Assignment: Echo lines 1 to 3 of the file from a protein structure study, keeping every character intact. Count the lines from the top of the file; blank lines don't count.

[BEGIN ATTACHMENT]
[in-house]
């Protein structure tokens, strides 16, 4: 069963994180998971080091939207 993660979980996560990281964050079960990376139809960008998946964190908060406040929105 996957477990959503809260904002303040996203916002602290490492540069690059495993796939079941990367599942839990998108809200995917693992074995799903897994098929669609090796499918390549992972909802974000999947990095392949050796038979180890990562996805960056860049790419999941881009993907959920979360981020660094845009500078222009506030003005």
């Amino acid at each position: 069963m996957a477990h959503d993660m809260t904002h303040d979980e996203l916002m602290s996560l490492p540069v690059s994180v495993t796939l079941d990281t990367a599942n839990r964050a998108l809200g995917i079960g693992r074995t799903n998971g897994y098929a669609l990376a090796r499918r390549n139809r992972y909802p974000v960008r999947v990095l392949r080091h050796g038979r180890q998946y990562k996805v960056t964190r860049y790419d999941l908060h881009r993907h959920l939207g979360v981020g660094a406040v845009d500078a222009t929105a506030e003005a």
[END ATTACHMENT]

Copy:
[in-house]
């Protein structure tokens, strides 16, 4: 069963994180998971080091939207 993660979980996560990281964050079960990376139809960008998946964190908060406040929105 996957477990959503809260904002303040996203916002602290490492540069690059495993796939079941990367599942839990998108809200995917693992074995799903897994098929669609090796499918390549992972909802974000999947990095392949050796038979180890990562996805960056860049790419999941881009993907959920979360981020660094845009500078222009506030003005």
């Amino acid at each position: 069963m996957a477990h959503d993660m809260t904002h303040d979980e996203l916002m602290s996560l490492p540069v690059s994180v495993t796939l079941d990281t990367a599942n839990r964050a998108l809200g995917i079960g693992r074995t799903n998971g897994y098929a669609l990376a090796r499918r390549n139809r992972y909802p974000v960008r999947v990095l392949r080091h050796g038979r180890q998946y990562k996805v960056t964190r860049y790419d999941l908060h881009r993907h959920l939207g979360v981020g660094a406040v845009d500078a222009t929105a506030e003005a």